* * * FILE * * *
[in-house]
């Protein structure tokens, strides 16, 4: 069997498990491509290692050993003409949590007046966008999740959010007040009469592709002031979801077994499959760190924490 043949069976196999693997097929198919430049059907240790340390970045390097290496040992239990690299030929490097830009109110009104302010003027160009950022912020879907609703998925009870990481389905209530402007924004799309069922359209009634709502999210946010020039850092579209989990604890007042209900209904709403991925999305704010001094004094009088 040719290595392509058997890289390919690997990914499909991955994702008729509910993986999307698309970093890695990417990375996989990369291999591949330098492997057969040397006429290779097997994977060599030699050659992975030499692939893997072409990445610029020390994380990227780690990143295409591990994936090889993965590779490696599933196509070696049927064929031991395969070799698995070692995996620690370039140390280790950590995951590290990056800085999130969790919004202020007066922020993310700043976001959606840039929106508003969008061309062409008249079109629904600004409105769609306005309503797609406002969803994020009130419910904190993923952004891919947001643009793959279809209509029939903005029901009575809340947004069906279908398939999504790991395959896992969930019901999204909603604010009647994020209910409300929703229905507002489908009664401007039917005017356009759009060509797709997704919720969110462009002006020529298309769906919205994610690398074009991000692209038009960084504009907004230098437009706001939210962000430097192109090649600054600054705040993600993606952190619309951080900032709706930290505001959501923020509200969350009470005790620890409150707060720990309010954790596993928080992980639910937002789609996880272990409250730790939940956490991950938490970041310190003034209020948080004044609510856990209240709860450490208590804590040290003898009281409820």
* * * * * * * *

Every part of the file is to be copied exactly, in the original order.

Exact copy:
[in-house]
């Protein structure tokens, strides 16, 4: 069997498990491509290692050993003409949590007046966008999740959010007040009469592709002031979801077994499959760190924490 043949069976196999693997097929198919430049059907240790340390970045390097290496040992239990690299030929490097830009109110009104302010003027160009950022912020879907609703998925009870990481389905209530402007924004799309069922359209009634709502999210946010020039850092579209989990604890007042209900209904709403991925999305704010001094004094009088 040719290595392509058997890289390919690997990914499909991955994702008729509910993986999307698309970093890695990417990375996989990369291999591949330098492997057969040397006429290779097997994977060599030699050659992975030499692939893997072409990445610029020390994380990227780690990143295409591990994936090889993965590779490696599933196509070696049927064929031991395969070799698995070692995996620690370039140390280790950590995951590290990056800085999130969790919004202020007066922020993310700043976001959606840039929106508003969008061309062409008249079109629904600004409105769609306005309503797609406002969803994020009130419910904190993923952004891919947001643009793959279809209509029939903005029901009575809340947004069906279908398939999504790991395959896992969930019901999204909603604010009647994020209910409300929703229905507002489908009664401007039917005017356009759009060509797709997704919720969110462009002006020529298309769906919205994610690398074009991000692209038009960084504009907004230098437009706001939210962000430097192109090649600054600054705040993600993606952190619309951080900032709706930290505001959501923020509200969350009470005790620890409150707060720990309010954790596993928080992980639910937002789609996880272990409250730790939940956490991950938490970041310190003034209020948080004044609510856990209240709860450490208590804590040290003898009281409820």